Although best known today for his singular, stunning “anti–novels” dazzlingly conjured from anecdotes, quotes, and small thoughts, in his early days David Markson paid the rent by writing punchy, highly dramatic fictions. On the heels of a new double edition of his steamy noirs Epitaph for a Tramp and Epitaph for a Deadbeat comes a new edition of his 1965 classic The Ballad of Dingus Magee, whose subtitle — “Immortal True Saga of the Most Notorious and Desperate Bad Man of the Olden Days, his Blood–Shedding, his Ruination of Poor Helpless Females, & Cetera” — gives readers a hint of the raucous sensibility at work here. Brimming with blasphemy, bullets, and bordellos, this hilarious tale, which inspired the Frank Sinatra movie Dirty Dingus McGee, shows the early Markson at his outrageous best, taking down, as Playboy put it, “the breeches of the Old West and blast[ing] what’s exposed with buckshot.”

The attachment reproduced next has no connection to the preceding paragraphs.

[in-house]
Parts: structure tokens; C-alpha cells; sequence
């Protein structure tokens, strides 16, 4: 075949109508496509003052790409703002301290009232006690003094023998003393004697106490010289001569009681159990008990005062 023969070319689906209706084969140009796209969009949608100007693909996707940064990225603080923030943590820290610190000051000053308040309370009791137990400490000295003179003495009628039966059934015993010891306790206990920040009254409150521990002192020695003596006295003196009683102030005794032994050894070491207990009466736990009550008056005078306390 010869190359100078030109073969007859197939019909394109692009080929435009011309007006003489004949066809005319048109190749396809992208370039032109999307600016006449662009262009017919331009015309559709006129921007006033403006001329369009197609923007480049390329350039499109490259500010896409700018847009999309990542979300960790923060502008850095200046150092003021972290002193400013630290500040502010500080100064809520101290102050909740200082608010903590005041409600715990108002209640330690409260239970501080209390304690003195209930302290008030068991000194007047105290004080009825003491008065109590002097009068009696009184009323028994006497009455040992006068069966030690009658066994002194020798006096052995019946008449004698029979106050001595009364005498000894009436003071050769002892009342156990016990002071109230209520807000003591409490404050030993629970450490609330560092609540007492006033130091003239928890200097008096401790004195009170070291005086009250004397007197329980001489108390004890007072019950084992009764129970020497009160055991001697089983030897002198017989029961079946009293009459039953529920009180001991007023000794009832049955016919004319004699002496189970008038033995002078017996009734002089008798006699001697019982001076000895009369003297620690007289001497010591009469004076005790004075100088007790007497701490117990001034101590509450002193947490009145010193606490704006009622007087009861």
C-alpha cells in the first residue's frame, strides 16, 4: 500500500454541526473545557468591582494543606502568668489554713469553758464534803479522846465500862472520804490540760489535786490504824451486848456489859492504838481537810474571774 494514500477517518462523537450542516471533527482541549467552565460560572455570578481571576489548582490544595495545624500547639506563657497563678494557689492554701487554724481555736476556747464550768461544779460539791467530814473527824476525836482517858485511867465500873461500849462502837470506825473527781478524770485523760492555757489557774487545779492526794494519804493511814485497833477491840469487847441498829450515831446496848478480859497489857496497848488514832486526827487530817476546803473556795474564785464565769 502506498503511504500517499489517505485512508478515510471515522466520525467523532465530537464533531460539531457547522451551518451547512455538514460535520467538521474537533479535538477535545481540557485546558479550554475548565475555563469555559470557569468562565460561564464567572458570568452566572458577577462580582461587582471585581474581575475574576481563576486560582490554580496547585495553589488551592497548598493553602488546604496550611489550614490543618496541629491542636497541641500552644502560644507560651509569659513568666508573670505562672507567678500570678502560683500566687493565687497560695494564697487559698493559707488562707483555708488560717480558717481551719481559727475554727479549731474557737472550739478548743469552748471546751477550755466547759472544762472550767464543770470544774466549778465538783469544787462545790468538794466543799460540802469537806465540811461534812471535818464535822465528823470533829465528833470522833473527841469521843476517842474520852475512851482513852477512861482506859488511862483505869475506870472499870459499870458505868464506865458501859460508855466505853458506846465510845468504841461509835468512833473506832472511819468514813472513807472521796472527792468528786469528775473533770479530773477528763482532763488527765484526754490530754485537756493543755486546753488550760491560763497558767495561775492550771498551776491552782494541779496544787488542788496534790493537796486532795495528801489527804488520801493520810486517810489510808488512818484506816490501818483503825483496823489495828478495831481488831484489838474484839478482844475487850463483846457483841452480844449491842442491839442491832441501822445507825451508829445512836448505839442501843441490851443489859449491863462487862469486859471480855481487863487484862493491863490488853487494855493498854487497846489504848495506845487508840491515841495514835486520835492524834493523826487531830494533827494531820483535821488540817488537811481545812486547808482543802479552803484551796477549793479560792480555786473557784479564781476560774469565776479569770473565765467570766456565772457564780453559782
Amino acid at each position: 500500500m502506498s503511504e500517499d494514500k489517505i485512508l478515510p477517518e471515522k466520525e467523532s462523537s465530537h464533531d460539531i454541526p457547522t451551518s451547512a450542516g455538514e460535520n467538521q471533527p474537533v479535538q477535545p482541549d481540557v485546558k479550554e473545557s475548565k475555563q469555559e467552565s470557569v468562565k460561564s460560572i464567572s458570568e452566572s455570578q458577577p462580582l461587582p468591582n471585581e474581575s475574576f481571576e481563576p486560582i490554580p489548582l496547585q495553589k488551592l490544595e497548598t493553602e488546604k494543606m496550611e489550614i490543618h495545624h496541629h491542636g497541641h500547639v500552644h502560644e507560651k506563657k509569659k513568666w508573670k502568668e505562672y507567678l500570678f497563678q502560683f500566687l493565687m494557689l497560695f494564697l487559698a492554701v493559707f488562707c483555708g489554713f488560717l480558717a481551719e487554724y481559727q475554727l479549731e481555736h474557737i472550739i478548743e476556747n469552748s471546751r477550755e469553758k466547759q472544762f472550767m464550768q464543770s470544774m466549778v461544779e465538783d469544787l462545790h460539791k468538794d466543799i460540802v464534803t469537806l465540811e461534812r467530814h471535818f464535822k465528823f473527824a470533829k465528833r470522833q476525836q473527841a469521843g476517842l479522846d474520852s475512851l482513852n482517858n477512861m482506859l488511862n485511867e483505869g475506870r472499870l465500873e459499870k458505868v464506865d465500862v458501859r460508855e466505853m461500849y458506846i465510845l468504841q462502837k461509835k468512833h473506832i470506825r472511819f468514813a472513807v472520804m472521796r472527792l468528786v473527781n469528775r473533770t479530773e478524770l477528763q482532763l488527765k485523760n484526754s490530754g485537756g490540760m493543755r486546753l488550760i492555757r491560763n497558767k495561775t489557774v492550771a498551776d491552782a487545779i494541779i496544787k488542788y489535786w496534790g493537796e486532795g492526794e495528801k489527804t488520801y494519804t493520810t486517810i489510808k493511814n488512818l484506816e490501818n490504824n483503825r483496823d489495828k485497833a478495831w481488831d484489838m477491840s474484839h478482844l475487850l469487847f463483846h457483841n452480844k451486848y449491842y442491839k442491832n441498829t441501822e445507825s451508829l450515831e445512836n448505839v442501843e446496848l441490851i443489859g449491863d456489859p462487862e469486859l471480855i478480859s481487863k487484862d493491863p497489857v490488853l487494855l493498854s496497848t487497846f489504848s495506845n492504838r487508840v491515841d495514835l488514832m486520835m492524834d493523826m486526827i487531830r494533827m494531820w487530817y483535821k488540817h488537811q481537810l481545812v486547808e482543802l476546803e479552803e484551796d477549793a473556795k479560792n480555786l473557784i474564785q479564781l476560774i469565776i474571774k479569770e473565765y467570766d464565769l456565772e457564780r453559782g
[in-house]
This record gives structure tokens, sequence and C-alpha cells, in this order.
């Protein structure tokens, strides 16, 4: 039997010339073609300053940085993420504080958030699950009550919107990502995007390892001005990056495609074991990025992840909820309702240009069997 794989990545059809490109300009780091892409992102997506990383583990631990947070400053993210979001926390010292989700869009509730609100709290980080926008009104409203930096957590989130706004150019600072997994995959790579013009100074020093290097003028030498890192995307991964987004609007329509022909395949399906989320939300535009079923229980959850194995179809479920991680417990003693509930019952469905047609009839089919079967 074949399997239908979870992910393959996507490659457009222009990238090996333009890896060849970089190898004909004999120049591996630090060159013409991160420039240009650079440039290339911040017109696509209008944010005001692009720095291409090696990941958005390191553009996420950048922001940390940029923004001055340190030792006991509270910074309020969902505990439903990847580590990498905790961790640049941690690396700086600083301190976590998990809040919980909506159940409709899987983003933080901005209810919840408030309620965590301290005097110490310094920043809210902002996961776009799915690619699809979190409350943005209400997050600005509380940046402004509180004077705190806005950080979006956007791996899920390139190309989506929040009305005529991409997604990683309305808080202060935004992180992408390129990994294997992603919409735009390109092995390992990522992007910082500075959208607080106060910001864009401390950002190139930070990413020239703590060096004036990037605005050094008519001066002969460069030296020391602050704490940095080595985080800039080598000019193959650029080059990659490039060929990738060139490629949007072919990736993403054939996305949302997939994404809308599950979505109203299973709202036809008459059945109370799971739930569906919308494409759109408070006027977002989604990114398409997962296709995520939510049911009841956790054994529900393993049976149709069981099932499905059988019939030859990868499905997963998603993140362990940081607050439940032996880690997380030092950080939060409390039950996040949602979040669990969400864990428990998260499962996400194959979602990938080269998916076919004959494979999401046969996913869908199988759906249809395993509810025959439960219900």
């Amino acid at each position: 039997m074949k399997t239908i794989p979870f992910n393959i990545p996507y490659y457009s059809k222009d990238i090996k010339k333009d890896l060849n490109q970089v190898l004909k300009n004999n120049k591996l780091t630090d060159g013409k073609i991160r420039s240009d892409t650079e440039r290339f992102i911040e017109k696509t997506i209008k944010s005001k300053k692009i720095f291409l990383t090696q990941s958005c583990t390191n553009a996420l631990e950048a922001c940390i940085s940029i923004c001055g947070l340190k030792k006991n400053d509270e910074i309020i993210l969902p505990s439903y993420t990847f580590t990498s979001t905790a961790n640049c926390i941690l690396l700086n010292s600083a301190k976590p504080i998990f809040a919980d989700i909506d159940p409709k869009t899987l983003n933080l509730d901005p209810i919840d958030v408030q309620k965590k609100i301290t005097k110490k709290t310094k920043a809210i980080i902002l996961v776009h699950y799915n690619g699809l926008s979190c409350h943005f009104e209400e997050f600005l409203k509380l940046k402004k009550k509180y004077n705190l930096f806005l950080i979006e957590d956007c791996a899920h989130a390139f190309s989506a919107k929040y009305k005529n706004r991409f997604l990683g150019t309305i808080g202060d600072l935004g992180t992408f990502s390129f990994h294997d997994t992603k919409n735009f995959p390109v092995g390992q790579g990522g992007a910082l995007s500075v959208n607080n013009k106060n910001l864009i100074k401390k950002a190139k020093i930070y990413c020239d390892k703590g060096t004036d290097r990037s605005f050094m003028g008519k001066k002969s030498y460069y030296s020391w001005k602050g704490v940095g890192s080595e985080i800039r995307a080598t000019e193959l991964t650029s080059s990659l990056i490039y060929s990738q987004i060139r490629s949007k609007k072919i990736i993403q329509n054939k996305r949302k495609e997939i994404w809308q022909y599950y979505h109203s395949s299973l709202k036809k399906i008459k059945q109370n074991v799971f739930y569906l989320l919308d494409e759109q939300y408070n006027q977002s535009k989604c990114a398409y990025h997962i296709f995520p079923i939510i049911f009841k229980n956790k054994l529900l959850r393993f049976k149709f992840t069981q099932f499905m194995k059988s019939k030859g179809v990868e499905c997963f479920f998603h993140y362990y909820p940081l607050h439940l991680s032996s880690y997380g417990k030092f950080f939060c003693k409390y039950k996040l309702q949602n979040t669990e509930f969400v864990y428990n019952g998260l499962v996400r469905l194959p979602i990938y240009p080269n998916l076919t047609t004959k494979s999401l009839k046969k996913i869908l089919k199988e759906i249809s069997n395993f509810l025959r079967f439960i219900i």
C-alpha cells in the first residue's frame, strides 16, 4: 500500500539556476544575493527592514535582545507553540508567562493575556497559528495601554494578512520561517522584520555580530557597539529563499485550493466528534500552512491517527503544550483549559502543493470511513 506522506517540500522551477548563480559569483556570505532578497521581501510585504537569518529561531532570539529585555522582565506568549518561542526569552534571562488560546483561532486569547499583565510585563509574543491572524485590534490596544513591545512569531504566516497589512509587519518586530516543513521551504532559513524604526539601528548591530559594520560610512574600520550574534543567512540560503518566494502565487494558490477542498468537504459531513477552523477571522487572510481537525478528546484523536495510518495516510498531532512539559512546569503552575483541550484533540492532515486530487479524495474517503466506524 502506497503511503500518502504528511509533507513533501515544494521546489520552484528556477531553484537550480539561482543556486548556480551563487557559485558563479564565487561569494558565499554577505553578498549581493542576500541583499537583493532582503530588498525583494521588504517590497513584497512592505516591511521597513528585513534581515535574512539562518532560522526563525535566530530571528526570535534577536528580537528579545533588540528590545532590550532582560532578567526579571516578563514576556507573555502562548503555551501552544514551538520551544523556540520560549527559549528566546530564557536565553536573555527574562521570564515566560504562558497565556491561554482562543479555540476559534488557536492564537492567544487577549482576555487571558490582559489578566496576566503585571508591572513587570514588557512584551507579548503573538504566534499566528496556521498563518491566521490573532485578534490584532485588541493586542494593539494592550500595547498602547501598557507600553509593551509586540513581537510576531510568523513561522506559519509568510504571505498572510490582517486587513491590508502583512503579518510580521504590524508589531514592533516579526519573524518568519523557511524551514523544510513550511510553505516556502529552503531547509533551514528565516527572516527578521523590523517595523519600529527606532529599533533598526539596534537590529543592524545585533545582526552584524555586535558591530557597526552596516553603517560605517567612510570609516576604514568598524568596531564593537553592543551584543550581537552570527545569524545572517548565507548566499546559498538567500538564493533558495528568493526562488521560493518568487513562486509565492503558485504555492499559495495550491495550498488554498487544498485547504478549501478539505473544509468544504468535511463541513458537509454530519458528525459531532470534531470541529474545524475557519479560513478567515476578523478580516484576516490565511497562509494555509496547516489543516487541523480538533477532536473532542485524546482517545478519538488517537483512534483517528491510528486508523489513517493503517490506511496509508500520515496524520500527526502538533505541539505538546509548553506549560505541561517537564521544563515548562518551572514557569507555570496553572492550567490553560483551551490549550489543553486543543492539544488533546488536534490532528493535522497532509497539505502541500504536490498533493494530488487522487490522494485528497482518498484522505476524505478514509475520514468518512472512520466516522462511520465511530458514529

The Ballad of Dingus Magee
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David Markson is the author of five novels, including Springer's Progress, Wittgenstein's Mistress, and Reader's Block. He is the recipient of several awards and fellowships, including a National Endowment for the Arts Fellowship, and a Salon Book Award. He lives in New York City.